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Breaks (and I don’t mean break beats) are those little pockets of time during a monotonous work day where one can briefly recharge their batteries. In a musical environment, where monotony is hopefully a redundant word, breaks are also important but for a different reason.
The invigorating experience of a productive workflow in the studio encourages us to continue working whilst the creative ideas bounce around inside our heads. However, and this applies particularly to those working on a laptop with headphones, creating layers or adding part after part to a musical work without a break can sometimes be counterproductive.

Hollow Sphere

Imagine the artistic side of the brain as a hollow sphere in which the creative magic will only spark to life in the middle. The first musical part, whether it be a drum loop, bass line, melody, riff, or a chord sequence, will have space within the sphere to itself – there is no other part to direct attention away from it.
As soon as a second part is added, the two of them vie for attention within the sphere. To create “space” for developing the new part, you subconsciously push the first part to the side of the sphere. You can hear the first part, you are aware of its presence, but you don’t listen to it with the same degree of concentration as your focus is now on the second part.
This is normal as the ear cannot give equal attention to two (or more) parts simultaneously. It will always prioritize one over another.

The more parts you add, the more you keep on pushing the previous parts to the side to create space for the part that you are working on. Without a break, it is difficult to judge exactly how things are “stacking” up. The lack of consideration paid to the smaller details, as the sum of all parts is collated, can result in incoherency – a polite word for a bit of a mess. It may be that incoherency only pops up in places, but how will you know which note(s) of which part(s) is (are) the culprit(s)?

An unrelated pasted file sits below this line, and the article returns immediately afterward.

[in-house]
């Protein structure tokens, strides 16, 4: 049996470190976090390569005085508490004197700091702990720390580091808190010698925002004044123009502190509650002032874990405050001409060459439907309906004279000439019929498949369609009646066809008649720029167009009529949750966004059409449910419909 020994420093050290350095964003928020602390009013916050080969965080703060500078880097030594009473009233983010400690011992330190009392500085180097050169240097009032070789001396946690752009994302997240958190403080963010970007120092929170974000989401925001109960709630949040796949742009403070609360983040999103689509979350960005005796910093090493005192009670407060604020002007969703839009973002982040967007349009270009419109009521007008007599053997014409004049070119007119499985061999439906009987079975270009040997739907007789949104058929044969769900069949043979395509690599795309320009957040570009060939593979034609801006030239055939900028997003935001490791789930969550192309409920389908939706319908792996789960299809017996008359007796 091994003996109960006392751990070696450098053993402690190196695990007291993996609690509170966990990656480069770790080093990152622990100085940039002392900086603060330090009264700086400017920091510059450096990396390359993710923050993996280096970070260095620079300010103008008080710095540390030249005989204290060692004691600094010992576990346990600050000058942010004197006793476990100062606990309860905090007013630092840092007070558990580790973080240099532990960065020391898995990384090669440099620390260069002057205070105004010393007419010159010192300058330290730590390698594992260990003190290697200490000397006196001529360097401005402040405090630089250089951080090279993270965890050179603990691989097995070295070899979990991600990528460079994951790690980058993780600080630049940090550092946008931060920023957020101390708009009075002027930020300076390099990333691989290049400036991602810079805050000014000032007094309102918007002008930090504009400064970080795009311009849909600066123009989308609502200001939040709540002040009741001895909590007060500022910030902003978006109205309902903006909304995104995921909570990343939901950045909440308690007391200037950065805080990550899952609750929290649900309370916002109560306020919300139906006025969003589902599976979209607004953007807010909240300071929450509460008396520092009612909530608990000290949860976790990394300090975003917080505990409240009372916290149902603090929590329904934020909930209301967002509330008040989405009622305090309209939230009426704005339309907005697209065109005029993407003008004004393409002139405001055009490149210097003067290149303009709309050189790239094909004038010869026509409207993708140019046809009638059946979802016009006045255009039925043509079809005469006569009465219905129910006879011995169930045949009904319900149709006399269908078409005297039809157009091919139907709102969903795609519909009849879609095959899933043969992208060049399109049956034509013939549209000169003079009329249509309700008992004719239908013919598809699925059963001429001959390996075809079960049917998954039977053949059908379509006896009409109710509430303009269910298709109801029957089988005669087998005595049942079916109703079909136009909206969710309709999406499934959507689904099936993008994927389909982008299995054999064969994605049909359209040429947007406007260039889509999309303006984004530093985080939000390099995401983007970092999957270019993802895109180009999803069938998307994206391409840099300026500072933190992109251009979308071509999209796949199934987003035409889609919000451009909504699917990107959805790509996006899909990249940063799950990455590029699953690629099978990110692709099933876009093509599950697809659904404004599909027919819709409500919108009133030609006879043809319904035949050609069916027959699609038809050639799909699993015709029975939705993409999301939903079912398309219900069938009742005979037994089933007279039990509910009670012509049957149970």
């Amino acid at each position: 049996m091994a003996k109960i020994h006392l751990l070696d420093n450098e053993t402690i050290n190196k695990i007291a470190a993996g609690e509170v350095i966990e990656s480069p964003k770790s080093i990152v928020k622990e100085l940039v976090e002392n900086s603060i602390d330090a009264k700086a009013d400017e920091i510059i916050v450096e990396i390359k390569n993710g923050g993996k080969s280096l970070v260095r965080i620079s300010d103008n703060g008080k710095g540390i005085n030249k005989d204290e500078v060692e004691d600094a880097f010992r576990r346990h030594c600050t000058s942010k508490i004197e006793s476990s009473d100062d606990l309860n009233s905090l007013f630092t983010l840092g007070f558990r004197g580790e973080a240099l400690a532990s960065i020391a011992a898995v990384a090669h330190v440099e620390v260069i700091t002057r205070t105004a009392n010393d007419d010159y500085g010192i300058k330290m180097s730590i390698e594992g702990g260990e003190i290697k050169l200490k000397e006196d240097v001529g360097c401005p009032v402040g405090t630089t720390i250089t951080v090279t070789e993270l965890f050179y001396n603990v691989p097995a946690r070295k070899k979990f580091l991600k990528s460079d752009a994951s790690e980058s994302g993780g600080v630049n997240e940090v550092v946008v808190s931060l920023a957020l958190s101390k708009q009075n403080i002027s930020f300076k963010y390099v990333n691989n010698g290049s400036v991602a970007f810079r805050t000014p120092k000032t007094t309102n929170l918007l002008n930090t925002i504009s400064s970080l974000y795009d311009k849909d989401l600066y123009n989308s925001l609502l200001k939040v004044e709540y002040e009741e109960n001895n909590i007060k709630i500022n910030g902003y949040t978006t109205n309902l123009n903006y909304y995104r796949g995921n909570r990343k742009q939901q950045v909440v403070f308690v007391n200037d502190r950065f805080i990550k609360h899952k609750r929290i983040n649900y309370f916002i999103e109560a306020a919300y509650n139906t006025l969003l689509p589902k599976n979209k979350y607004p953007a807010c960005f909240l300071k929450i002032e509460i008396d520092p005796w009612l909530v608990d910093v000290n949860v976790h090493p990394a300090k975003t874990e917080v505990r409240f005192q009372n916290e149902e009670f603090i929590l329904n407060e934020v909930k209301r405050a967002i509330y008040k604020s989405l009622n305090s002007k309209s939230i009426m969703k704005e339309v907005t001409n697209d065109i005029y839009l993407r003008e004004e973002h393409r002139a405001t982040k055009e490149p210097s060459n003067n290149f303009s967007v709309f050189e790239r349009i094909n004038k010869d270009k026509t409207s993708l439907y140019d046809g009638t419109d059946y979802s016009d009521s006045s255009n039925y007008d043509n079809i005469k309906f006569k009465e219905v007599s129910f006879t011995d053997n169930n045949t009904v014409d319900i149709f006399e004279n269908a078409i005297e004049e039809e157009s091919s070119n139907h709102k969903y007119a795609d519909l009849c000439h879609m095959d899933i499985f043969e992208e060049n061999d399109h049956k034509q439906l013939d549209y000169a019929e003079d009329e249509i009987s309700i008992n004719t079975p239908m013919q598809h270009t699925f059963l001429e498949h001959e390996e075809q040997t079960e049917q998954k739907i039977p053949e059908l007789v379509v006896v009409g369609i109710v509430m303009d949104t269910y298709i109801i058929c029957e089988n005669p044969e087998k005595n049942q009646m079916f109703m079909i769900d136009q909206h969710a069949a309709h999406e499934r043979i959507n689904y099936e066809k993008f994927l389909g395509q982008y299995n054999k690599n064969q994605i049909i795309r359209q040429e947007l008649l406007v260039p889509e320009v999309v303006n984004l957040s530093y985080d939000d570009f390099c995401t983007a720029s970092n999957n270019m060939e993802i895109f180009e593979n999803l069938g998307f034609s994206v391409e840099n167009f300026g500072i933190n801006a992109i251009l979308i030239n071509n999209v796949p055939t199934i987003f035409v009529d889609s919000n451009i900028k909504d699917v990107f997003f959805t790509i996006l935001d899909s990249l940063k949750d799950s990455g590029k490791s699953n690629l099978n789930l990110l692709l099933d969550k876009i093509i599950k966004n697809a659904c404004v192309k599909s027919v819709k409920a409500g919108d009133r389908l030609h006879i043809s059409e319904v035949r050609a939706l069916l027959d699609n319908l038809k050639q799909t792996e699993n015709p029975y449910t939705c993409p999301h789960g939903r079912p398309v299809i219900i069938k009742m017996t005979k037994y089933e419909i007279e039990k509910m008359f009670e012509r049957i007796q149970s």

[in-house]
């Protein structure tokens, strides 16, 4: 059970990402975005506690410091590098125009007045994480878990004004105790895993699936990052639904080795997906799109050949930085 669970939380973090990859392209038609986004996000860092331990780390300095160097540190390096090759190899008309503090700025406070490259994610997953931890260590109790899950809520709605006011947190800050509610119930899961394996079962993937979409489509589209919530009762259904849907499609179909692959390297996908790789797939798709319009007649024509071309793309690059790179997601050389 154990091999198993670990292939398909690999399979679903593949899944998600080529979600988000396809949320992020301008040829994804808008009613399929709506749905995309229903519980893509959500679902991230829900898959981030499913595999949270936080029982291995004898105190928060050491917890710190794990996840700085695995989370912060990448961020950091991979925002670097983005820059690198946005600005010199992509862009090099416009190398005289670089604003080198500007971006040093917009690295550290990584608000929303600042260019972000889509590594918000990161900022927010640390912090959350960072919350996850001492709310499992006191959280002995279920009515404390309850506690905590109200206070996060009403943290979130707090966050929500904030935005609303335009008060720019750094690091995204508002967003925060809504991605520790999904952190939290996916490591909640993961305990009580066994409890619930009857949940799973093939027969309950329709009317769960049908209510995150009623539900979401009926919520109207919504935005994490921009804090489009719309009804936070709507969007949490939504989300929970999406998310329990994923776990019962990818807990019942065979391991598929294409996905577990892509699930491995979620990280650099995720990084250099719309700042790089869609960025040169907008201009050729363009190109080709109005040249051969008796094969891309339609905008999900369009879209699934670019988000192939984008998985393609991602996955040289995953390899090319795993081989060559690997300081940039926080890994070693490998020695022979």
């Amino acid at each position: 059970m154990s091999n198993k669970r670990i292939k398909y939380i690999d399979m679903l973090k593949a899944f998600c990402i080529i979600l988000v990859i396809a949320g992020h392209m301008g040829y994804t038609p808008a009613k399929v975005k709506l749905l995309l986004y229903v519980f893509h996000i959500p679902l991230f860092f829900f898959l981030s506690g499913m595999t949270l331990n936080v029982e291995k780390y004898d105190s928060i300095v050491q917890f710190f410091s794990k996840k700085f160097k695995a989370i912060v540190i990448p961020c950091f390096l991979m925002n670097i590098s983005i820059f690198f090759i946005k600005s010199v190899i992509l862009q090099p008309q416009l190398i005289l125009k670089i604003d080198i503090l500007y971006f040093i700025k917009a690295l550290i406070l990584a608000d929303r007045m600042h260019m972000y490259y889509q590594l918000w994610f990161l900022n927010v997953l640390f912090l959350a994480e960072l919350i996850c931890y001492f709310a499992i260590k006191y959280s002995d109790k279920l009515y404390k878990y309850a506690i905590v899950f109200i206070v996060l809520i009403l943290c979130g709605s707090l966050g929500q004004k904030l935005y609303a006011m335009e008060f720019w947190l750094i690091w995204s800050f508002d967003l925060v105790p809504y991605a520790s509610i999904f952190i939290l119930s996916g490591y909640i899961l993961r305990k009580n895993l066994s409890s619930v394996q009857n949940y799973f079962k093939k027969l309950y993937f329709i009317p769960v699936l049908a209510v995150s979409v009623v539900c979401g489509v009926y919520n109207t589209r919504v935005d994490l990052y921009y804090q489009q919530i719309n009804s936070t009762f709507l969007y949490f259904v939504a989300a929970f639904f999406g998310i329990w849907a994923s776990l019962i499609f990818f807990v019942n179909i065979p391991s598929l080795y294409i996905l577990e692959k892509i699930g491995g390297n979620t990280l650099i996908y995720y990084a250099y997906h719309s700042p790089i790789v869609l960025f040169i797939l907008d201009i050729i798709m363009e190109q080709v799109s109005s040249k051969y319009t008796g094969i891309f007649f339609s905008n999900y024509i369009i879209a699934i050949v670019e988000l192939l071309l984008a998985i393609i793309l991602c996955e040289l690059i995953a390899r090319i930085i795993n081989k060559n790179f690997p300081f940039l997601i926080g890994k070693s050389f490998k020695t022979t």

Take A Break

To help combat this scenario, and it is a common scenario, one should think about taking a little break after each new part, or sequence of parts, is added. Even a one minute break will allow your ears to regain a sense of composure and objectivity without disrupting your creative flow. It may be that your creative flow is so powerful that you can’t leave your computer/workstation, so just make sure to say to yourself something like, “Right, I have added a lot of material here, l should take a break before I go too far down a road I might not need to go down…”. You could even set an alarm on your phone to remind you to “Stop, and take a reality check!!”

A break should involve a complete detachment from your environment i.e. walk out of your studio/room to make a cup of tea or pop outside to stretch your legs, have a brief chat with someone, read a short article or send an email etc. etc. – change your head space – at the very least, get up from your chair for a short pause – but the break must not involve listening to music – you need a moment to rest your ears.

By taking short breaks on a regular basis, you will be able to verify the relationship between the new parts or sequences as they are added, and how they relate as a whole to the other parts and sequences within the track.

If you adopt this method from the start, you will be able to successfully “layer” the parts as you can iron out any problems before you add anything else. Incorporating a simple approach like this into your working methods will allow you to have more insight into exactly what is happening as each part is added.

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